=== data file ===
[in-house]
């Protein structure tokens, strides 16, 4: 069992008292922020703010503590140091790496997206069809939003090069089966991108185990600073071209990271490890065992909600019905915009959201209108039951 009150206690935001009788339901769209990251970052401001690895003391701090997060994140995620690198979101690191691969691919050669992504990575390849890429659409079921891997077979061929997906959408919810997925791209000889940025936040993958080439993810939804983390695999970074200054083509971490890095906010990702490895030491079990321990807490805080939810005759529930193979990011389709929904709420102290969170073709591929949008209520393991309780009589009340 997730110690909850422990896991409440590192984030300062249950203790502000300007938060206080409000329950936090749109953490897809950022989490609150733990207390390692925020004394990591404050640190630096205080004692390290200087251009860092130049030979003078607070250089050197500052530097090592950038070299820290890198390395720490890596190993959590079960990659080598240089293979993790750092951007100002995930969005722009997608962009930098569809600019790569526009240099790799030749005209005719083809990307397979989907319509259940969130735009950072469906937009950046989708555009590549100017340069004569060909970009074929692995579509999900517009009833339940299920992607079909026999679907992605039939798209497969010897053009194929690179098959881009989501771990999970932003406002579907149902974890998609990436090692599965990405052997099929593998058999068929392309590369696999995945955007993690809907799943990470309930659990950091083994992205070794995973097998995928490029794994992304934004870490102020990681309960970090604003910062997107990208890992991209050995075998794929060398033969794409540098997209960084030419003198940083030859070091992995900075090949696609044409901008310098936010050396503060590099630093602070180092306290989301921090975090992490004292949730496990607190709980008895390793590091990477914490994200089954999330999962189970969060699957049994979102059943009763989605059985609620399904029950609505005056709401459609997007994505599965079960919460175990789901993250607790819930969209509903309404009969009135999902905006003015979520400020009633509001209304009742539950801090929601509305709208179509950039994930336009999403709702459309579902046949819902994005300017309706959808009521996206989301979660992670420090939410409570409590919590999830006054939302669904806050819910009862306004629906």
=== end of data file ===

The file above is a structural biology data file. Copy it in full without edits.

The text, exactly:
[in-house]
């Protein structure tokens, strides 16, 4: 069992008292922020703010503590140091790496997206069809939003090069089966991108185990600073071209990271490890065992909600019905915009959201209108039951 009150206690935001009788339901769209990251970052401001690895003391701090997060994140995620690198979101690191691969691919050669992504990575390849890429659409079921891997077979061929997906959408919810997925791209000889940025936040993958080439993810939804983390695999970074200054083509971490890095906010990702490895030491079990321990807490805080939810005759529930193979990011389709929904709420102290969170073709591929949008209520393991309780009589009340 997730110690909850422990896991409440590192984030300062249950203790502000300007938060206080409000329950936090749109953490897809950022989490609150733990207390390692925020004394990591404050640190630096205080004692390290200087251009860092130049030979003078607070250089050197500052530097090592950038070299820290890198390395720490890596190993959590079960990659080598240089293979993790750092951007100002995930969005722009997608962009930098569809600019790569526009240099790799030749005209005719083809990307397979989907319509259940969130735009950072469906937009950046989708555009590549100017340069004569060909970009074929692995579509999900517009009833339940299920992607079909026999679907992605039939798209497969010897053009194929690179098959881009989501771990999970932003406002579907149902974890998609990436090692599965990405052997099929593998058999068929392309590369696999995945955007993690809907799943990470309930659990950091083994992205070794995973097998995928490029794994992304934004870490102020990681309960970090604003910062997107990208890992991209050995075998794929060398033969794409540098997209960084030419003198940083030859070091992995900075090949696609044409901008310098936010050396503060590099630093602070180092306290989301921090975090992490004292949730496990607190709980008895390793590091990477914490994200089954999330999962189970969060699957049994979102059943009763989605059985609620399904029950609505005056709401459609997007994505599965079960919460175990789901993250607790819930969209509903309404009969009135999902905006003015979520400020009633509001209304009742539950801090929601509305709208179509950039994930336009999403709702459309579902046949819902994005300017309706959808009521996206989301979660992670420090939410409570409590919590999830006054939302669904806050819910009862306004629906």